About Chief Kamiakin

At Kamiakin Middle School, we are fortunate to have an epic namesake in Chief Kamiakin. He was a powerful historical figure in the history of the Northwest, who strived to be and do the best he could be for his people, who unified tribes in the Yakima and Kittitas valleys, and whose inventive spirit made agriculture more productive for his growing tribe. We celebrate him and dedicate this page to his memory.

The following is an abbreviated history with information largely from "Finding Chief Kamiakin" by Richard D. Scheuerman, Michael O. Finley and John Clement. For a more in-depth read, we suggest this text which you can find in our library. Please view the links below for additional online resources.

Kamiakin was born around the year 1800 near present day Starbuck, Wash. His father was a member of the Palouse tribe named Ja-ya-yah-e-ha and his mother was a daughter of Chief We-ow-wicht of the Yakama tribe. Kamiakin had two brothers, one named Skloom and the other Show-a-way. When his father decided to take on another wife, his mother returned to the Yakama, taking him and his brother Skloom with her. As a youngster, Kamiakin was competitive and a skilled athlete who won nearly every competition he entered.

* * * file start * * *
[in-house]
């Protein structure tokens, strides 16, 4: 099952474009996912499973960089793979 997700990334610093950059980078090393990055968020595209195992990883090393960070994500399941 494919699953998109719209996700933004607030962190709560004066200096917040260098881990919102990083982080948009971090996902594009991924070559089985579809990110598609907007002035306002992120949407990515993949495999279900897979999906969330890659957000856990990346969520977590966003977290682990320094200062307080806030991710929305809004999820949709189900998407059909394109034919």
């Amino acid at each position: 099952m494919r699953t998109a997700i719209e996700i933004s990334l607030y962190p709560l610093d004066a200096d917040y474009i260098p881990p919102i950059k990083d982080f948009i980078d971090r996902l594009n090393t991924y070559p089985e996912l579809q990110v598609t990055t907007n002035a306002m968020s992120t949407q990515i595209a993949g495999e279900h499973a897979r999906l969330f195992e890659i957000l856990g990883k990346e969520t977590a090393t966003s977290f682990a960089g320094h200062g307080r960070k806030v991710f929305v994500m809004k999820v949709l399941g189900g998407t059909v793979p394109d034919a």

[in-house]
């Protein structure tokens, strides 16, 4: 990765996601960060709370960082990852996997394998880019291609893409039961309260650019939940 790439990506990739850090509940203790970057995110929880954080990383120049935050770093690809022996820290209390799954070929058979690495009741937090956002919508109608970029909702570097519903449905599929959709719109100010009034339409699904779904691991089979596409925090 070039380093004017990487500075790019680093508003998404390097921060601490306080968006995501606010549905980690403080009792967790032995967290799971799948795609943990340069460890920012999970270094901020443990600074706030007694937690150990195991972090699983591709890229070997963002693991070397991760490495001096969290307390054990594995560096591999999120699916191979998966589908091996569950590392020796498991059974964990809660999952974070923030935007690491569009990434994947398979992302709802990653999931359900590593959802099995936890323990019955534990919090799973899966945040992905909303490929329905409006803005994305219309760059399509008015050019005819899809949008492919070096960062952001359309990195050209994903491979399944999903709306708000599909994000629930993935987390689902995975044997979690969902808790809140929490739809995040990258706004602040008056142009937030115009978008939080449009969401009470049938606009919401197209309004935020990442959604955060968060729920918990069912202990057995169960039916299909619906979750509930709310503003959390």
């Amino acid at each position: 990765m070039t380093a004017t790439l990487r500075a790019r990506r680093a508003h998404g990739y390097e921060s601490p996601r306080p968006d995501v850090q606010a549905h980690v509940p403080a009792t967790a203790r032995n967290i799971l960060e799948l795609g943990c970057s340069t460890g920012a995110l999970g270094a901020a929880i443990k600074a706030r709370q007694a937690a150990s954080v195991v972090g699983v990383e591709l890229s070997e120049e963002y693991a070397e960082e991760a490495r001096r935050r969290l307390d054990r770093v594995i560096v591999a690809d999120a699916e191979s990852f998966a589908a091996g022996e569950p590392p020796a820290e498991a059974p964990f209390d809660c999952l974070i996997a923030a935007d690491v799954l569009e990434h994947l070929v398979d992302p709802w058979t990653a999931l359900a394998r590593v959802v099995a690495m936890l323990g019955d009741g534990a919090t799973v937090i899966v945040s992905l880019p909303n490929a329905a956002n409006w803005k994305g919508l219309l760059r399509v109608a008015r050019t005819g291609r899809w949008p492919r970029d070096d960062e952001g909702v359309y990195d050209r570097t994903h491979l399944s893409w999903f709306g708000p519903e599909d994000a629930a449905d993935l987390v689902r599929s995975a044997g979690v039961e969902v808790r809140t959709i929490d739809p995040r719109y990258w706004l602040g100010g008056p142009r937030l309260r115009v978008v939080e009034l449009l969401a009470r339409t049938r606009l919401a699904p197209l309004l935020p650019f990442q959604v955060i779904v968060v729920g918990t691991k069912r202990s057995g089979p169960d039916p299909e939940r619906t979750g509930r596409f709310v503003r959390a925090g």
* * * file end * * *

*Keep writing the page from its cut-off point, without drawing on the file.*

Kamiakin eventually became the chief of the Yakamas. He had five wives, some of whom were from different tribes, which brought the different tribes together and strengthened them overall. Kamiakin was also interested in new ideas and concepts. For instance, he was one of the first chiefs of the northwest to use irrigation as a way to grow crops.

When the settlers started making reservations, Kamiakin did whatever he could to keep the U.S government from taking their land. When other tribes wanted to give into the demands of the pioneers, he steadfastly refused their requests. He led resistance forces against the cavalry that seized their lands. After several attempts to fend off the invaders, Kamiakin was defeated at the Battle of Four Lakes. Luckily, Kamiakin was only wounded and was able to live on. He was the only chief who refused to surrender.

After a long life, Kamiakin died in 1877 in his home on the Palouse River. In his last years Kamiakin lived in reverence. He was often offered food, clothing and supplies, but steadfastly refused them even in the face of defeat of his body and soul. He was an honorable chief who believed in a cause that was more important than his own safety and health. Chief Kamiakin was a Northwest hero who strived to "Be the Best he could Be."